"sherwood" Discussed on Radio Free Flint

Radio Free Flint

08:18 min | 1 year ago

"sherwood" Discussed on Radio Free Flint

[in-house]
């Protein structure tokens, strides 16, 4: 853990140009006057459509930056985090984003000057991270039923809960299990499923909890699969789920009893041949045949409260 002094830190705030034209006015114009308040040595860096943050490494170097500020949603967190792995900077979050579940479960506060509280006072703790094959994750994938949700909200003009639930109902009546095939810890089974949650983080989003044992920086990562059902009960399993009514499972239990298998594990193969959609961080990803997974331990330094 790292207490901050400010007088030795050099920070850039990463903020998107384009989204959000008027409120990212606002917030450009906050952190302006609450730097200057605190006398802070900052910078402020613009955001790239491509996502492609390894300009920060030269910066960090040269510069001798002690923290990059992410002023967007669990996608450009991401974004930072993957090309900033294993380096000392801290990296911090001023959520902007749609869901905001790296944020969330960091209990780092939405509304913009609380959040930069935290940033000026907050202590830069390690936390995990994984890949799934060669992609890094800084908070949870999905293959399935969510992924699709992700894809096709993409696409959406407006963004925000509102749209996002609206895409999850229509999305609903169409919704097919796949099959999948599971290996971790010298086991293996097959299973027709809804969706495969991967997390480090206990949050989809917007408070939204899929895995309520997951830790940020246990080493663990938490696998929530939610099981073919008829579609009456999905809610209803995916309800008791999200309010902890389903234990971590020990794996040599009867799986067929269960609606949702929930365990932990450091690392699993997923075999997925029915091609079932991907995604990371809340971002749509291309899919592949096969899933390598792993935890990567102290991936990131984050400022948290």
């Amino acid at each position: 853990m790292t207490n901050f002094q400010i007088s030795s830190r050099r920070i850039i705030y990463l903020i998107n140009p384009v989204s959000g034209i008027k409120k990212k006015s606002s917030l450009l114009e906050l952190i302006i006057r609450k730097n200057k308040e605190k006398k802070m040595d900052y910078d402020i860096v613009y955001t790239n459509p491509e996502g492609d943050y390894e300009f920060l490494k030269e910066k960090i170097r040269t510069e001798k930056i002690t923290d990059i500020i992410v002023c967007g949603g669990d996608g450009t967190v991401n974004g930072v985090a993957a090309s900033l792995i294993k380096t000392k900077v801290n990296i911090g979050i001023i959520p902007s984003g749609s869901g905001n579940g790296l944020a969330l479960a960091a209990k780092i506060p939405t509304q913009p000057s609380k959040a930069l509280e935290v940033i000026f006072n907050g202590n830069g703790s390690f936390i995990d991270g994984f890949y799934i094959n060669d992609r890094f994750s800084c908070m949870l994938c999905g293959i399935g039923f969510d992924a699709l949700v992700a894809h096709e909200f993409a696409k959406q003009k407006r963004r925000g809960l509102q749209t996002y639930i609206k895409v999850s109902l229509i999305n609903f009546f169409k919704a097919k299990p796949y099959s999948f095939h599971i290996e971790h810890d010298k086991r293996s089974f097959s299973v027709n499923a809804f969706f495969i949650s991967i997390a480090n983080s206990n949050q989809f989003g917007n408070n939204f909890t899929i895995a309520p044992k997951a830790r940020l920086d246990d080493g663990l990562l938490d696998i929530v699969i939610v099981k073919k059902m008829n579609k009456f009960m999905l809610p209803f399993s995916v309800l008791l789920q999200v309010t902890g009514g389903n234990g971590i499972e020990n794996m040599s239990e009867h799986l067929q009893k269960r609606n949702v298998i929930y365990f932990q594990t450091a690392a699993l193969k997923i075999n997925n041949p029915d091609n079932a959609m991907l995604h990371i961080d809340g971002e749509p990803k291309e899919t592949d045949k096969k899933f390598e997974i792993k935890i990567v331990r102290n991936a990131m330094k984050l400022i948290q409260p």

"Hello. this is Arthur Bush listening to Radio Free Flint and today have a really really good show for a change. This show is gonNA take us all back those from the Flint area. To our youth. That is the nineteen sixties. In eventually the nineteen seventies if you made it that far. And WE'RE GONNA talk about Sherwood Forest. And Davidson Michigan Richfield township. and. What was for many many many. Of The boomers. One of their fine memories of old and let me bring back those fond memories. For example, can bear with me. My guest is Dean share with. Who is the son? Of Dancer would who listen the owner? Of Sherwood, forest and the guy that made all this possible for so many years. well, bad finger played their chuck Berry played their Big Brother and the holding company. Blood Brock over there. Waster Kalt. Brownsville station. The Paul Bader field blues band. Banco Chase Co captain, or commander Cody in the last planet airmen a great band. A climax blues band, another good Goodwin. Alice Cooper. The Electric. Prune Flash. The frost with Dick Wagner of course. Great local band Fruit. The ides of March I forgot what solid you remember, what Song They Sang. What was it? Vehicle. If. Baby I'll take you anywhere you WANNA go. Yeah is Marshall. Joe Joe Gun Justice Miles Mc five. And It's great guitarist where I'm trying to get a guest by the way. Got, May. The God is agent is agents all about it. I just gotTa get forget the Guy's name Kramer. Guitars. Mc Thi-, kick out the jams. MONTROSE WITH SAMMY? Hagar. Ted nugent. Ted nugent played with the Amboise Dukes. MAZING and then one of my favorite bands of. Parliament Funke Delic with George Clinton George. Clinton's great artists. iggy pop in the stooges. And the mysterious I don't know of question mark played question mark had to play. Yes sure would force. Yes. Trying to track him down he's not easy. He's been holly I believe. Now he's Clio. He's an actually pine run is what they call it but I gotta get all the Johnny Burke Speakers Johnny burks knows find him cabin I, believe still in touch with him. He'd probably am snow repeater. The raspberries with Eric Carmen will his own one solo acted really well, Eric Carmen didn't using that song of. Something about the wind, the wine. His the girl or something like that. The men him now you don't think so. That was famous itself Westernized School. The rational REO speedwagon I. definitely averted them. smokey Robinson, and the miracles rumor. In of course. Detroit's Great Mitch Ryder in the Detroit Wheels. SMACK DAB spooky tooth SRC I. Remember that being. Sugar low. Tea Garden. Van Winkle. Third Power Whiz kids. Of course, a loved Edgar Winter's white trash with Rick Derringer. And stevie wonder. stevie wonder played there couldn't believe it when I heard that, and of course, we left out a couple of others we left off of Terry Knight, of course. And we left off Bob. Seger. Other. Than had I think in. All the versions of grand funk railroad race. Dean. Grandfather number. Ran funk never played. Just don brewer right. Yeah. Well, the pack very in the pack and then back to the pack again but never grand funk. Three pack a hundred. For he had hard time remembering which banding in Okay. So anyway, that's Sherwood. Forest has guest list. Which is pretty in history looking back at how many ever years it is. That's a remark that's a hell of a remarkable list. Isn't it? It's crazy. It's crazy that they came to to to Davidson. Michigan. To play all those great artists who now played all around the world probably ten times So anyway, Dean. Tell us about your family. We'll let we'll get into wild Wednesdays here in a minute, but tell us tell us how Sherwood forest. Got Rolling. Up My dad was a dairy farmer. With Acre John M fifteen. And he bought an adjacent farm. That fronted on Richfield road. and. He had a wet spot. He could never do anything with. tried to drain. It tried everything he could. Finally gave up in Doug it as a pond. And that really was the beginning of things. The The second firmly bought down Richard. Road had a small house on. That he started renting out. for parties in such. In, somewhere along the relying, got it in his head to. To. Build that first. Reception Hall. which is the one for the Wild Wednesdays you remember from behind the stage. In, he he built hall in Nineteen, Fifty Eight. Believe, it opened and fifty eight. And the idea there was to have dances. Like a wedding hallway like right. I'm told that there were political rallies if this place yes. I was curious to know who had who had a gathering. I really don't have the list Every. December thirty first, the Democratic Party had it. They always booked at a year in advance. held there. There've been out there when he built the second edition nineteen sixty nine. that was the largest haul around. So if you're GONNA do anything of any size you know your next step up was pretty much the Vittoria. Dad. He built this he built this This reception hall. And then, and then it grew and then it grew up from there. Yes. And and then where does the state? There was an outdoor stage there. The original was a band. Shell. just an old fashioned ban show with the. College Concrete Patio for dancing. And that was the early days a lot of APPS. Yeah that was in.